McNeese 2017 Fall Enrollment Up
Enrollment at McNeese State University this fall is in the black for the first time in seven years.
The final fall enrollment count of 7,638 is just slightly above the 2016 enrollment of 7,626 but McNeese President Dr. Daryl Burckel says the numbers are moving in the right direction.
“Enrollment, both recruiting new students and retaining current students, is my top priority,” Burckel said.
While McNeese continues to be nationally recognized for faculty and student accomplishments, including high passage rates on national licensure exams, acceptance into medical and professional schools and career return on investment, enrollment has declined since 2010.
With approximately 70 percent of the university’s operating budget coming from self-generated funds and only 30 percent from state appropriations, enrollment is the single most important source of revenue.
“Everyone plays a role in enrollment and retention,” Burckel said. “We are looking for opportunities to engage students early, for opportunities to invest in our freshmen and ways to improve campus facilities and grounds.”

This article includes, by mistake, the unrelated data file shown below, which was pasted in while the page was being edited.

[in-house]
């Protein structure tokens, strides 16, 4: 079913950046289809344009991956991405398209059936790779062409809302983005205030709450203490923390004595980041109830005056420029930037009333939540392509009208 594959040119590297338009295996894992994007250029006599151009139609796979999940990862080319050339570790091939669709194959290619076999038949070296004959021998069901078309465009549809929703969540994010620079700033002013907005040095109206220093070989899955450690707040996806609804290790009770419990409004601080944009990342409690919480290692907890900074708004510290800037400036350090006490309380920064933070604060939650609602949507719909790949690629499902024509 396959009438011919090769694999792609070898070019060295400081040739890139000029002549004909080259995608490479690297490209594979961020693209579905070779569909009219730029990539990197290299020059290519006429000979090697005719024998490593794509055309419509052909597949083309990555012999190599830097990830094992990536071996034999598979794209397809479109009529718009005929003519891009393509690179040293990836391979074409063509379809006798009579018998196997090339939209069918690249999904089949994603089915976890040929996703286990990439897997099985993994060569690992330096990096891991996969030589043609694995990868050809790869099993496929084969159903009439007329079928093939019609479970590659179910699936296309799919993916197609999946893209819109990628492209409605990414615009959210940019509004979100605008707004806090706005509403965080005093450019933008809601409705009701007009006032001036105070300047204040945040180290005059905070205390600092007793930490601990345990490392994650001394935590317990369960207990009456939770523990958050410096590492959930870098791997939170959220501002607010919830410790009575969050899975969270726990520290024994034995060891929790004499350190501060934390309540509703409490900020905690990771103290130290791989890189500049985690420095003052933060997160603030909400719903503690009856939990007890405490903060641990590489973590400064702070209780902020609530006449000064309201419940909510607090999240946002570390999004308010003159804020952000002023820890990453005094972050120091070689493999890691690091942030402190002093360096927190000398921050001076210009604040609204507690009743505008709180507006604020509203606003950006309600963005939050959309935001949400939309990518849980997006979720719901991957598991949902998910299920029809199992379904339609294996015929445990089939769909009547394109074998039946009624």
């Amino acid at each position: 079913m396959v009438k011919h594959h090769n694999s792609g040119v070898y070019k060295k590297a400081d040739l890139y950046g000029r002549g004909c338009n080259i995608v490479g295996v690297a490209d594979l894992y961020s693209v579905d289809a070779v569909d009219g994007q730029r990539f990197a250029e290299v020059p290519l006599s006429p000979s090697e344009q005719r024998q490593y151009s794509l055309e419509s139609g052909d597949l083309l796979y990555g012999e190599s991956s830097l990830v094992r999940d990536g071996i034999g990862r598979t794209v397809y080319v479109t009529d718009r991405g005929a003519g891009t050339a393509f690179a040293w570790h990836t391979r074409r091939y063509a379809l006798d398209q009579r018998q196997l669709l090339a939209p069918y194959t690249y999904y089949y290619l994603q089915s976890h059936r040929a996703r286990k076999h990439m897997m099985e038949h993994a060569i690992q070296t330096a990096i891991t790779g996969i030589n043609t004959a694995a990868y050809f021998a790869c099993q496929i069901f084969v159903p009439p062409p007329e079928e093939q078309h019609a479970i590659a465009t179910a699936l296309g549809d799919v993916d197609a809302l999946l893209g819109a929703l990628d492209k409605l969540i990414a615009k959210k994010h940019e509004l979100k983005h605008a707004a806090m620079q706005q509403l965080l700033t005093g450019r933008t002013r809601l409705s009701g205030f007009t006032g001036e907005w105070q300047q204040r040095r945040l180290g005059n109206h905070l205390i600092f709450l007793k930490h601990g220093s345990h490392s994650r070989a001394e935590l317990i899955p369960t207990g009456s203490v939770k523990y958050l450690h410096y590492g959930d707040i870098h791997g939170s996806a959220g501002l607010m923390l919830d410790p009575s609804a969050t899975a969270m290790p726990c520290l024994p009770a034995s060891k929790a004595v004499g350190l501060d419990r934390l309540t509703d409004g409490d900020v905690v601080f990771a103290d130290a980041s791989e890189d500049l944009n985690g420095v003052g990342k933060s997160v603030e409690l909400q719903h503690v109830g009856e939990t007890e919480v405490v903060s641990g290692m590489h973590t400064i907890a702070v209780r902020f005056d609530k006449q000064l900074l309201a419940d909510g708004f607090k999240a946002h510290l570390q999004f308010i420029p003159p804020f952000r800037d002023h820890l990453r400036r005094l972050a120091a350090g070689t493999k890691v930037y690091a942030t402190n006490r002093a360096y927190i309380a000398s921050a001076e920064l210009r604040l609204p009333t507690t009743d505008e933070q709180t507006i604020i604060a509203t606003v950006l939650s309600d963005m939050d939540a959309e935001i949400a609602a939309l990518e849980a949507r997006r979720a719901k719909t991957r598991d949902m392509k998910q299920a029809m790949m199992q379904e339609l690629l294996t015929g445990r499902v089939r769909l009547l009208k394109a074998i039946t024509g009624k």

The College of Nursing and Health Professions leads all areas with nearly 1,000 undergraduate majors. The health systems management and biological science programs and the department of electrical engineering and computer science also had strong enrollment increases.
The dual admissions program that allows academically qualified high school students to enroll in selective freshman level college courses increased by more than 150 students and enrollment in online undergraduate and graduate programs grew.
“Our first-time freshman enrollment is up by almost 100 students and that is very positive,” Burckel said.
However, he cautioned that high school seniors are not the only target market that McNeese is working to connect with.
“Future potential students have many different ages, ethnicities and faces and conceivably live all around the globe. No group should be considered automatic nor should any group be automatically excluded. However, once we get students to our campus, we need to make sure we implement proven and innovative strategies to help reduce the level of attrition that takes place. We do not want to lose one student that we have recruited and convinced to join our community,” Burckel said.
“Our students must be actively engaged on campus and with their learning process. We need the quality of our programs to be so strong that students cannot imagine themselves leaving McNeese without first obtaining a degree,” added Burckel.
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